Stoneham’s a rolling course with most holes playing downhill or up and across valleys and it’s during this middle stretch of the course where the topography is at its most distinct. The 9th is another cute hole, at 383-yards, this might not seem like a driveable green, but if you catch the downslope correctly in firm conditions, your ball will just run and run. 11 and 12 continue this splendid run of holes; the former being a par four over a stream within the same valley that was encountered earlier, again to another one of those plateau greens, and the latter being a reachable par five with a beautiful, heather topped cross bunker and a green that falls away heavily to the right hand side. After the acutely strategic tight and blind short par four 13th with its angled green, the last noteworthy hole is the 14th. Not long for a par five at 481 yards, it’s played to a steeply banked humpback fairway that’s like someone threw a grassy tablecloth over a whale.
It's been four years since I previously played at Stoneham and the improvements are significant, this has been time and money well spent. Whilst already ranked fourth in the county, I could see Stoneham climbing the Hampshire rankings as more people get to enjoy the finished product.
A very good members course. Great greens and bunkers. Fairways are what you would expect for a course without fairway watering.
However I played it with a society. Many of the tee shots are blind. We played the first nine twice and my second first nine was played quite differently. The starters advice about the fourth was misleading. The second nine was only played once and again requires a lot of local knowledge.
The club doesn't have stroke savers or hole plans on the tees.
As it stands I cannot recommend playing here.
I played Stoneham last week and found it to be a lovely course in excellent condition. A 2.5 ball review is completely unjust on the back of the club not having stroke savers. They’ve been undertaking major renovation work, which you must have noticed, and they don’t want to print strokesavers until the work’s complete.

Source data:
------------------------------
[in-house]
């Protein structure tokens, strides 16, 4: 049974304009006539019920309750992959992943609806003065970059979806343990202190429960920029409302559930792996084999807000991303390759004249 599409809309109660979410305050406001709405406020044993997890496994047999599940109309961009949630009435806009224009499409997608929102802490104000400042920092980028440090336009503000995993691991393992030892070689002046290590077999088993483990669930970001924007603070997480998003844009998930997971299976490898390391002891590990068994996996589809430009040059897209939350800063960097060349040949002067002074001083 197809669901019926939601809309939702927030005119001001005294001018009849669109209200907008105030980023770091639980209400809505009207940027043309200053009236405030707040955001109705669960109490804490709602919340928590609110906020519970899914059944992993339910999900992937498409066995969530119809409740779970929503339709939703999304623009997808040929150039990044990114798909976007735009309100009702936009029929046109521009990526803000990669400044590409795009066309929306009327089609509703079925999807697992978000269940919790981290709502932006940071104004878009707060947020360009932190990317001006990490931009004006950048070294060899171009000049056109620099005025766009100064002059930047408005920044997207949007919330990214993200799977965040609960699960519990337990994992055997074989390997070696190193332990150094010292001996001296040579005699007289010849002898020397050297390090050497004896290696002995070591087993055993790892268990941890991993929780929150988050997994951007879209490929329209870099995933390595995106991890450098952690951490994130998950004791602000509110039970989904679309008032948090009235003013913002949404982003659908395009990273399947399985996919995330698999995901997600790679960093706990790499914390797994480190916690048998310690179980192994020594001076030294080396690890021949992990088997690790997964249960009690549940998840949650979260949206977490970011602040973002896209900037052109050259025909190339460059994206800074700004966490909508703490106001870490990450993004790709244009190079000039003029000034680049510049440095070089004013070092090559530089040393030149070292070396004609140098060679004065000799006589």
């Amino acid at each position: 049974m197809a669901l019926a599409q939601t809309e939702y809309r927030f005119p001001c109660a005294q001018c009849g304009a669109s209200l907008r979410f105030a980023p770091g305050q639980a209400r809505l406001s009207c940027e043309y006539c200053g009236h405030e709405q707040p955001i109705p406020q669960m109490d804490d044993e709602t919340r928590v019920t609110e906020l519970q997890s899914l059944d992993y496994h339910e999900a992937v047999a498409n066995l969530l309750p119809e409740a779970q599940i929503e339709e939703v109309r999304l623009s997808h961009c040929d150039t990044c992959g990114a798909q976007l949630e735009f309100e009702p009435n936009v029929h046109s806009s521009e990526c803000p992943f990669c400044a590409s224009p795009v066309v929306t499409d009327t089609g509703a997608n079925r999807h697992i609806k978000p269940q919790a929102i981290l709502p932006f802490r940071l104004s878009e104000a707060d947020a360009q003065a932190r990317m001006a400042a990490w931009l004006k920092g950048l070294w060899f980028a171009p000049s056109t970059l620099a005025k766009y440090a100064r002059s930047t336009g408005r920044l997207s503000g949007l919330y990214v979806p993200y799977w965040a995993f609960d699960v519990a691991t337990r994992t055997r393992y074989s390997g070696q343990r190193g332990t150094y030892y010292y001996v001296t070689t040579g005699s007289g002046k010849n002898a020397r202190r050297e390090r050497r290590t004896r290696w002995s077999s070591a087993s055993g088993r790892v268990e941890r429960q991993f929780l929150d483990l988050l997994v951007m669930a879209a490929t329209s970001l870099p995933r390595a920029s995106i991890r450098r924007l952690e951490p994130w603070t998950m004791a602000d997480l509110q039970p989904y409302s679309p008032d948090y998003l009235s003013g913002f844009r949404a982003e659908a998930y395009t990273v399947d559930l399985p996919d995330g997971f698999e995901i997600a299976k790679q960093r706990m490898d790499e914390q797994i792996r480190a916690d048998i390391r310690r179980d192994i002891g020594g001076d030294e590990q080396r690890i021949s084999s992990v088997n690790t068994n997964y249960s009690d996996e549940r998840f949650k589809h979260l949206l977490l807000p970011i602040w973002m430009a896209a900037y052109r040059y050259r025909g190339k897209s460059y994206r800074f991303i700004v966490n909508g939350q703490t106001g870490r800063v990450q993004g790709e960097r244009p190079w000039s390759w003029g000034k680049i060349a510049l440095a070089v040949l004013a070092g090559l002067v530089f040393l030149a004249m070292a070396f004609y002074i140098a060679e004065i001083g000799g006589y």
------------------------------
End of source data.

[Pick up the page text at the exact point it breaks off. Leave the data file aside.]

Stoneham is a great parkland course and every time I go there I am always extremely impressed with how well the greens are rolling. The greens are extremely fast and roll so well which makes it a really nice round as you're always getting a true putt. However the greens are also quite undulating so actually with them being very fast makes it a lot harder! The course is always in great condition but is very hilly so if you're planning a 36 hole day then it will definitely tire you out. Some of my favourite holes would have to be the par 4 4th, although it is probably the hardest on the golf course, it is a beautiful looking hole, also the par 4 11th is a great hole with a good looking approach shot ahead of you. It is a nice course and well worth a place in the top 100.
We played Stoneham on a cracking day in June and were really impressed by what was an excellent track. We were lucky enough to see some wild deer and also lucky enough not to see any adders.
A delightful elevated tee box greets you off the par 5 first in front of the clubhouse looking out to a relatively blind shot towards the fairway and some fearsome looking bunkers. If you remain safe from your tee shot, the hole is eminently scoreable as its a nice ambient winding hole which doglegs left and meanders down to the hole. What we did notice was how quick the greens were! I must say the greens were very pure and a pleasure to putt on, but they were quick.
The second is a tough par 3 with trees both left and right providing a natural amphitheatre for the green which looked inviting.
The 3rd is a superb par 4 where the fairway slopes dramatically upwards giving you a nice hearty walk and doglegs left with the fairway sloping to the right.
The 4th is a stunning long par 4 which slopes steepwards down all the way to the hole with a brook running along the bottom of the fairway as you get closer to the hole. The brook and the sloped fairway have you procrastinating over the tee box club selection.